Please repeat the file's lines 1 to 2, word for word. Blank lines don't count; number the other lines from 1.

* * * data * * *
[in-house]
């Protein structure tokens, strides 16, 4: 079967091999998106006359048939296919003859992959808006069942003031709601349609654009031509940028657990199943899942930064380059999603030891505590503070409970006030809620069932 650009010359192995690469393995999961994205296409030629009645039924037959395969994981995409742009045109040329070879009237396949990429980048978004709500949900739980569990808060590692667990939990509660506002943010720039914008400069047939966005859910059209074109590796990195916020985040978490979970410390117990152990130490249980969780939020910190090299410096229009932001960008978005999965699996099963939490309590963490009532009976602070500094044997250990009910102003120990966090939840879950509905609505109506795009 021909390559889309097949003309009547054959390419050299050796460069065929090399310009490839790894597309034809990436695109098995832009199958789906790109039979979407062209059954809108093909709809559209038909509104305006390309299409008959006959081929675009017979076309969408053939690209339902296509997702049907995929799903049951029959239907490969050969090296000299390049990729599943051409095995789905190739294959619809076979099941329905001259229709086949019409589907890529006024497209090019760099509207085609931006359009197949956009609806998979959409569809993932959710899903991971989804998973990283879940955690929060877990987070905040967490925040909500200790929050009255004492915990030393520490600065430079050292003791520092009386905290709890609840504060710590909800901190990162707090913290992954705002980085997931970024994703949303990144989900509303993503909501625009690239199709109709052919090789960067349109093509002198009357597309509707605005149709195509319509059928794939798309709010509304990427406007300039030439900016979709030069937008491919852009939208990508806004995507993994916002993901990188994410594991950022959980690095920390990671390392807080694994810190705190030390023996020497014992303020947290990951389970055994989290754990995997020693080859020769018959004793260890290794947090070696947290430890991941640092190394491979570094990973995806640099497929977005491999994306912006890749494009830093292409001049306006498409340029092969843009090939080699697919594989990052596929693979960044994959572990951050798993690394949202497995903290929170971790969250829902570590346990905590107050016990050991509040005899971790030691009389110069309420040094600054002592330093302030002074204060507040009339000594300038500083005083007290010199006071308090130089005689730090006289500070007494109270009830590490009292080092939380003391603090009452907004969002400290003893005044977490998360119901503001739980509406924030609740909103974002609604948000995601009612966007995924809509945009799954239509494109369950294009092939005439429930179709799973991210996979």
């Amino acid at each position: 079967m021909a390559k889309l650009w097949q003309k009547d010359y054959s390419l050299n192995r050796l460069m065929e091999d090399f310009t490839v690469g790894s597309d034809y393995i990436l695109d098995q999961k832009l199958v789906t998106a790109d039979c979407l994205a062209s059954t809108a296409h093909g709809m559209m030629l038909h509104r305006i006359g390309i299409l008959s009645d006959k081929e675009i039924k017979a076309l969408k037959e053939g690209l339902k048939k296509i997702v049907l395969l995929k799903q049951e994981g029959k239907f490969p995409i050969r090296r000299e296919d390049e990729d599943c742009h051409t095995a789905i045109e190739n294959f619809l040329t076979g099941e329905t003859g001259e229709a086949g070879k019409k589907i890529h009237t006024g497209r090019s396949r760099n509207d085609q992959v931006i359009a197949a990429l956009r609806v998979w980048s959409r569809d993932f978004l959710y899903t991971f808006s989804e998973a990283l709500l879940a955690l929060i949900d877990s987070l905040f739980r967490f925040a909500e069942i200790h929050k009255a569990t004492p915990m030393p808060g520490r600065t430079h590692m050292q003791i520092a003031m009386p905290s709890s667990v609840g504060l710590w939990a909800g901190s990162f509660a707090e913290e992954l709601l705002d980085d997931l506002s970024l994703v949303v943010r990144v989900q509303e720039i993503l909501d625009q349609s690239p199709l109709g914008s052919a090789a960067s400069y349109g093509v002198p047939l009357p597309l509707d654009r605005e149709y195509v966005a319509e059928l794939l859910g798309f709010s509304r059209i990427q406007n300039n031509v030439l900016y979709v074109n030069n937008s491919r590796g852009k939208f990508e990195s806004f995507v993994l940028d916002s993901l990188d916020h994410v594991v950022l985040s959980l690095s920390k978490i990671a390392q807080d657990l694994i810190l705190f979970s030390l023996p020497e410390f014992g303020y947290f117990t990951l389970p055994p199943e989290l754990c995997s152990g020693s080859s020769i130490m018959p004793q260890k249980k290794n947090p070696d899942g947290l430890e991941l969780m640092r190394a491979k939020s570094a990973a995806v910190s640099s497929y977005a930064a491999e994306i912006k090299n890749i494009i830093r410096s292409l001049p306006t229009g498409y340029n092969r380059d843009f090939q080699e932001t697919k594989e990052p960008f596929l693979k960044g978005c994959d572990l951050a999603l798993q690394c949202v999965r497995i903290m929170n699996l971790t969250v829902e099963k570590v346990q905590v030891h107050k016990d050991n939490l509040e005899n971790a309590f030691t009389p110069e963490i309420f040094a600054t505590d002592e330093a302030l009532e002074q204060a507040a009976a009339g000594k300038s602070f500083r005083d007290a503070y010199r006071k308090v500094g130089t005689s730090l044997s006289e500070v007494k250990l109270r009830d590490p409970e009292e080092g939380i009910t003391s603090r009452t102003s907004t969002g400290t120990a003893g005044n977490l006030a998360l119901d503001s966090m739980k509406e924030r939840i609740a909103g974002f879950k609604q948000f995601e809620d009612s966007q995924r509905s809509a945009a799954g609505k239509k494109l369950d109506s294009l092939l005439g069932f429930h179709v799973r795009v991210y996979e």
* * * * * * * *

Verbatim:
[in-house]
């Protein structure tokens, strides 16, 4: 079967091999998106006359048939296919003859992959808006069942003031709601349609654009031509940028657990199943899942930064380059999603030891505590503070409970006030809620069932 650009010359192995690469393995999961994205296409030629009645039924037959395969994981995409742009045109040329070879009237396949990429980048978004709500949900739980569990808060590692667990939990509660506002943010720039914008400069047939966005859910059209074109590796990195916020985040978490979970410390117990152990130490249980969780939020910190090299410096229009932001960008978005999965699996099963939490309590963490009532009976602070500094044997250990009910102003120990966090939840879950509905609505109506795009 021909390559889309097949003309009547054959390419050299050796460069065929090399310009490839790894597309034809990436695109098995832009199958789906790109039979979407062209059954809108093909709809559209038909509104305006390309299409008959006959081929675009017979076309969408053939690209339902296509997702049907995929799903049951029959239907490969050969090296000299390049990729599943051409095995789905190739294959619809076979099941329905001259229709086949019409589907890529006024497209090019760099509207085609931006359009197949956009609806998979959409569809993932959710899903991971989804998973990283879940955690929060877990987070905040967490925040909500200790929050009255004492915990030393520490600065430079050292003791520092009386905290709890609840504060710590909800901190990162707090913290992954705002980085997931970024994703949303990144989900509303993503909501625009690239199709109709052919090789960067349109093509002198009357597309509707605005149709195509319509059928794939798309709010509304990427406007300039030439900016979709030069937008491919852009939208990508806004995507993994916002993901990188994410594991950022959980690095920390990671390392807080694994810190705190030390023996020497014992303020947290990951389970055994989290754990995997020693080859020769018959004793260890290794947090070696947290430890991941640092190394491979570094990973995806640099497929977005491999994306912006890749494009830093292409001049306006498409340029092969843009090939080699697919594989990052596929693979960044994959572990951050798993690394949202497995903290929170971790969250829902570590346990905590107050016990050991509040005899971790030691009389110069309420040094600054002592330093302030002074204060507040009339000594300038500083005083007290010199006071308090130089005689730090006289500070007494109270009830590490009292080092939380003391603090009452907004969002400290003893005044977490998360119901503001739980509406924030609740909103974002609604948000995601009612966007995924809509945009799954239509494109369950294009092939005439429930179709799973991210996979």